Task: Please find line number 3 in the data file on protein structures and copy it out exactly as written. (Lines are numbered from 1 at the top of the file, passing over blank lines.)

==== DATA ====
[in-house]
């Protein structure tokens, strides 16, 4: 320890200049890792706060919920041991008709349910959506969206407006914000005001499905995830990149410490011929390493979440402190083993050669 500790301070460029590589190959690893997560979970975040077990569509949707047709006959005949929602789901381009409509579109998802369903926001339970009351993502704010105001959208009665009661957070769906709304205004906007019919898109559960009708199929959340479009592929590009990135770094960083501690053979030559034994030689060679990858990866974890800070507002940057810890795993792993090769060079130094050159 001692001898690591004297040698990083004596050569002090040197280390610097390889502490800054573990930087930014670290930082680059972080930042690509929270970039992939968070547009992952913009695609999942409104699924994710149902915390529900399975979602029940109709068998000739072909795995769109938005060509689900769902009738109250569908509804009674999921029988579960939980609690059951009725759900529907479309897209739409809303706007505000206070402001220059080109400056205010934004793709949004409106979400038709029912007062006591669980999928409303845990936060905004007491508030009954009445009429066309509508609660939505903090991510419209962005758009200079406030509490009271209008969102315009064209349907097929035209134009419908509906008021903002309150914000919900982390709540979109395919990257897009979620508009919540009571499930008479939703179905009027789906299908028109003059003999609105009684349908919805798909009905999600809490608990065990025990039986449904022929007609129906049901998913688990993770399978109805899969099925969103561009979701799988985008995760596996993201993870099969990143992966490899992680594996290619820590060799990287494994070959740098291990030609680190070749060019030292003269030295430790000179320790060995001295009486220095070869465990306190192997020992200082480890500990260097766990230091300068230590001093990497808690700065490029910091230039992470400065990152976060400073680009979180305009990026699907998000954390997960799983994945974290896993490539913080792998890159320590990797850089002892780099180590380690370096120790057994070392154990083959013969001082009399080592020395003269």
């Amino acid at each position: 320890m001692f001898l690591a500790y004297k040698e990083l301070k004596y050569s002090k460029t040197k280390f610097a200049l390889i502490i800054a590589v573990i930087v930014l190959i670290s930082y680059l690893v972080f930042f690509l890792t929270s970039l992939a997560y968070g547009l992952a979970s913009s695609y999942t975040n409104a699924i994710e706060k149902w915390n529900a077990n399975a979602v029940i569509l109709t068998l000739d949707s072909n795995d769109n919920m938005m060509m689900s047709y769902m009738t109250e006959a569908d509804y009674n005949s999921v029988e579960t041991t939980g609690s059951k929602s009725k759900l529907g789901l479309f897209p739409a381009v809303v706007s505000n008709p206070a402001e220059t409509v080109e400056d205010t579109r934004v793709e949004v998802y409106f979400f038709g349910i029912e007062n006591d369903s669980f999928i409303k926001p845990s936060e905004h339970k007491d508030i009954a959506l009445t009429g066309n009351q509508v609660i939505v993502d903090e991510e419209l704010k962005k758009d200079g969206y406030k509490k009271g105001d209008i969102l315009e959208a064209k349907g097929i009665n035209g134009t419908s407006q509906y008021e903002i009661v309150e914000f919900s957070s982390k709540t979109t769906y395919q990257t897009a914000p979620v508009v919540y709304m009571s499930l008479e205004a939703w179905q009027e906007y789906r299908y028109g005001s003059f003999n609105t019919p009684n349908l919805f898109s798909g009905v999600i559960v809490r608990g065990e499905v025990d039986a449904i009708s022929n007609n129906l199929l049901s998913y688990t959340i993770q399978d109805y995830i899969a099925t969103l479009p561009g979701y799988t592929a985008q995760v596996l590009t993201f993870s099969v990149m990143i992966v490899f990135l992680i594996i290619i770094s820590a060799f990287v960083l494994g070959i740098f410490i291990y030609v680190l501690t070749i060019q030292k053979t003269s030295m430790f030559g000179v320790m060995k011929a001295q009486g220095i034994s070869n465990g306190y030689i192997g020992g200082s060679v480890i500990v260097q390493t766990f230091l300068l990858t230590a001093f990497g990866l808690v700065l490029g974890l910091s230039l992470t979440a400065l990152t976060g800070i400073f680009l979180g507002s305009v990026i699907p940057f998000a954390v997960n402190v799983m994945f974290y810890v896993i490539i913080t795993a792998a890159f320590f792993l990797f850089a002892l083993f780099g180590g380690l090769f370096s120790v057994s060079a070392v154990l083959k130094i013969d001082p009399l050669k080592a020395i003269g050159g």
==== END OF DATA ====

């Amino acid at each position: 320890m001692f001898l690591a500790y004297k040698e990083l301070k004596y050569s002090k460029t040197k280390f610097a200049l390889i502490i800054a590589v573990i930087v930014l190959i670290s930082y680059l690893v972080f930042f690509l890792t929270s970039l992939a997560y968070g547009l992952a979970s913009s695609y999942t975040n409104a699924i994710e706060k149902w915390n529900a077990n399975a979602v029940i569509l109709t068998l000739d949707s072909n795995d769109n919920m938005m060509m689900s047709y769902m009738t109250e006959a569908d509804y009674n005949s999921v029988e579960t041991t939980g609690s059951k929602s009725k759900l529907g789901l479309f897209p739409a381009v809303v706007s505000n008709p206070a402001e220059t409509v080109e400056d205010t579109r934004v793709e949004v998802y409106f979400f038709g349910i029912e007062n006591d369903s669980f999928i409303k926001p845990s936060e905004h339970k007491d508030i009954a959506l009445t009429g066309n009351q509508v609660i939505v993502d903090e991510e419209l704010k962005k758009d200079g969206y406030k509490k009271g105001d209008i969102l315009e959208a064209k349907g097929i009665n035209g134009t419908s407006q509906y008021e903002i009661v309150e914000f919900s957070s982390k709540t979109t769906y395919q990257t897009a914000p979620v508009v919540y709304m009571s499930l008479e205004a939703w179905q009027e906007y789906r299908y028109g005001s003059f003999n609105t019919p009684n349908l919805f898109s798909g009905v999600i559960v809490r608990g065990e499905v025990d039986a449904i009708s022929n007609n129906l199929l049901s998913y688990t959340i993770q399978d109805y995830i899969a099925t969103l479009p561009g979701y799988t592929a985008q995760v596996l590009t993201f993870s099969v990149m990143i992966v490899f990135l992680i594996i290619i770094s820590a060799f990287v960083l494994g070959i740098f410490i291990y030609v680190l501690t070749i060019q030292k053979t003269s030295m430790f030559g000179v320790m060995k011929a001295q009486g220095i034994s070869n465990g306190y030689i192997g020992g200082s060679v480890i500990v260097q390493t766990f230091l300068l990858t230590a001093f990497g990866l808690v700065l490029g974890l910091s230039l992470t979440a400065l990152t976060g800070i400073f680009l979180g507002s305009v990026i699907p940057f998000a954390v997960n402190v799983m994945f974290y810890v896993i490539i913080t795993a792998a890159f320590f792993l990797f850089a002892l083993f780099g180590g380690l090769f370096s120790v057994s060079a070392v154990l083959k130094i013969d001082p009399l050669k080592a020395i003269g050159g």